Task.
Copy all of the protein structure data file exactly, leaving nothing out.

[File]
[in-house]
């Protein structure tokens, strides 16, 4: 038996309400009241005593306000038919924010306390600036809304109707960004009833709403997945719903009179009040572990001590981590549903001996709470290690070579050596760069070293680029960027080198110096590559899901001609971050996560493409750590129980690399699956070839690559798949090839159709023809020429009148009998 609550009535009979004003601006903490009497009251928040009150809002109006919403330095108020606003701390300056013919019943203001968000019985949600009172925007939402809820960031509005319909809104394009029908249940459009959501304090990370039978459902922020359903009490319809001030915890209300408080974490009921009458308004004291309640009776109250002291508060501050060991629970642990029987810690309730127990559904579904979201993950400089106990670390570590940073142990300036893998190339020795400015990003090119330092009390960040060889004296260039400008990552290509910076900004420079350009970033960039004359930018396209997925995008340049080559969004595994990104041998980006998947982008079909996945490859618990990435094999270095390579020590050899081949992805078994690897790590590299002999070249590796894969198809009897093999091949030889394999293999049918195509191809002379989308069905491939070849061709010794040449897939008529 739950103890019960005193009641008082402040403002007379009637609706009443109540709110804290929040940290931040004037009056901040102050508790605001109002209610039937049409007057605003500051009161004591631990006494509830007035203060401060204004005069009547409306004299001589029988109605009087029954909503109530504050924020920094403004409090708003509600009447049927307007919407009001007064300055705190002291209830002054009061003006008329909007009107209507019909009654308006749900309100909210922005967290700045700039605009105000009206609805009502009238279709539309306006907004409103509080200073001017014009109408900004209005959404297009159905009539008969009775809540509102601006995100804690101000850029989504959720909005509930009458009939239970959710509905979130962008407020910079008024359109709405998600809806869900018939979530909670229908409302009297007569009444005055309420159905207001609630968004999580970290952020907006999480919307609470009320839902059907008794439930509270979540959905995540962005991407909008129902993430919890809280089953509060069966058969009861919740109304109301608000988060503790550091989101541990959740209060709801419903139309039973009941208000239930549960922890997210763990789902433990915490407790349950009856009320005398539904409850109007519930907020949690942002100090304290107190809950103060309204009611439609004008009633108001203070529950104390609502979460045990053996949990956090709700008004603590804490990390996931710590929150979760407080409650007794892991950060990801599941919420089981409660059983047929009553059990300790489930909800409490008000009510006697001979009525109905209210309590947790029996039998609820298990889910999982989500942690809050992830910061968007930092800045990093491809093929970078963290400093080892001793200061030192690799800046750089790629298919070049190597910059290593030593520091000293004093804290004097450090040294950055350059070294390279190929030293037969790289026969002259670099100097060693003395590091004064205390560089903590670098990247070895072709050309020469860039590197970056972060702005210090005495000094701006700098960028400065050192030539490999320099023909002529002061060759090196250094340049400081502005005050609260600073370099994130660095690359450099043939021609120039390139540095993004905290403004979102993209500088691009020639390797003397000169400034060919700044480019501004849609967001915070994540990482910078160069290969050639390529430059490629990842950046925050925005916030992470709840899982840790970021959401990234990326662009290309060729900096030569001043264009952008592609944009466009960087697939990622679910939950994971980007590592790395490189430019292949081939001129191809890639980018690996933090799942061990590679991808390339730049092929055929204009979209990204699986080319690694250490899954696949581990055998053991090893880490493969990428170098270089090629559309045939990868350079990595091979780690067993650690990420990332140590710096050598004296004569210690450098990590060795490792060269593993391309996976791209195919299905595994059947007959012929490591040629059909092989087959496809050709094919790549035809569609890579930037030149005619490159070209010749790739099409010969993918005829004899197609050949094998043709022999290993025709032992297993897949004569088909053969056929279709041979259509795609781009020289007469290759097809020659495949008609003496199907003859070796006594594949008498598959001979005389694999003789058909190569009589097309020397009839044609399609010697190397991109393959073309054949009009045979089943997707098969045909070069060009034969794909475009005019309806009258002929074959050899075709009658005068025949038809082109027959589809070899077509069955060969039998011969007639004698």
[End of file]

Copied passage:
[in-house]
């Protein structure tokens, strides 16, 4: 038996309400009241005593306000038919924010306390600036809304109707960004009833709403997945719903009179009040572990001590981590549903001996709470290690070579050596760069070293680029960027080198110096590559899901001609971050996560493409750590129980690399699956070839690559798949090839159709023809020429009148009998 609550009535009979004003601006903490009497009251928040009150809002109006919403330095108020606003701390300056013919019943203001968000019985949600009172925007939402809820960031509005319909809104394009029908249940459009959501304090990370039978459902922020359903009490319809001030915890209300408080974490009921009458308004004291309640009776109250002291508060501050060991629970642990029987810690309730127990559904579904979201993950400089106990670390570590940073142990300036893998190339020795400015990003090119330092009390960040060889004296260039400008990552290509910076900004420079350009970033960039004359930018396209997925995008340049080559969004595994990104041998980006998947982008079909996945490859618990990435094999270095390579020590050899081949992805078994690897790590590299002999070249590796894969198809009897093999091949030889394999293999049918195509191809002379989308069905491939070849061709010794040449897939008529 739950103890019960005193009641008082402040403002007379009637609706009443109540709110804290929040940290931040004037009056901040102050508790605001109002209610039937049409007057605003500051009161004591631990006494509830007035203060401060204004005069009547409306004299001589029988109605009087029954909503109530504050924020920094403004409090708003509600009447049927307007919407009001007064300055705190002291209830002054009061003006008329909007009107209507019909009654308006749900309100909210922005967290700045700039605009105000009206609805009502009238279709539309306006907004409103509080200073001017014009109408900004209005959404297009159905009539008969009775809540509102601006995100804690101000850029989504959720909005509930009458009939239970959710509905979130962008407020910079008024359109709405998600809806869900018939979530909670229908409302009297007569009444005055309420159905207001609630968004999580970290952020907006999480919307609470009320839902059907008794439930509270979540959905995540962005991407909008129902993430919890809280089953509060069966058969009861919740109304109301608000988060503790550091989101541990959740209060709801419903139309039973009941208000239930549960922890997210763990789902433990915490407790349950009856009320005398539904409850109007519930907020949690942002100090304290107190809950103060309204009611439609004008009633108001203070529950104390609502979460045990053996949990956090709700008004603590804490990390996931710590929150979760407080409650007794892991950060990801599941919420089981409660059983047929009553059990300790489930909800409490008000009510006697001979009525109905209210309590947790029996039998609820298990889910999982989500942690809050992830910061968007930092800045990093491809093929970078963290400093080892001793200061030192690799800046750089790629298919070049190597910059290593030593520091000293004093804290004097450090040294950055350059070294390279190929030293037969790289026969002259670099100097060693003395590091004064205390560089903590670098990247070895072709050309020469860039590197970056972060702005210090005495000094701006700098960028400065050192030539490999320099023909002529002061060759090196250094340049400081502005005050609260600073370099994130660095690359450099043939021609120039390139540095993004905290403004979102993209500088691009020639390797003397000169400034060919700044480019501004849609967001915070994540990482910078160069290969050639390529430059490629990842950046925050925005916030992470709840899982840790970021959401990234990326662009290309060729900096030569001043264009952008592609944009466009960087697939990622679910939950994971980007590592790395490189430019292949081939001129191809890639980018690996933090799942061990590679991808390339730049092929055929204009979209990204699986080319690694250490899954696949581990055998053991090893880490493969990428170098270089090629559309045939990868350079990595091979780690067993650690990420990332140590710096050598004296004569210690450098990590060795490792060269593993391309996976791209195919299905595994059947007959012929490591040629059909092989087959496809050709094919790549035809569609890579930037030149005619490159070209010749790739099409010969993918005829004899197609050949094998043709022999290993025709032992297993897949004569088909053969056929279709041979259509795609781009020289007469290759097809020659495949008609003496199907003859070796006594594949008498598959001979005389694999003789058909190569009589097309020397009839044609399609010697190397991109393959073309054949009009045979089943997707098969045909070069060009034969794909475009005019309806009258002929074959050899075709009658005068025949038809082109027959589809070899077509069955060969039998011969007639004698």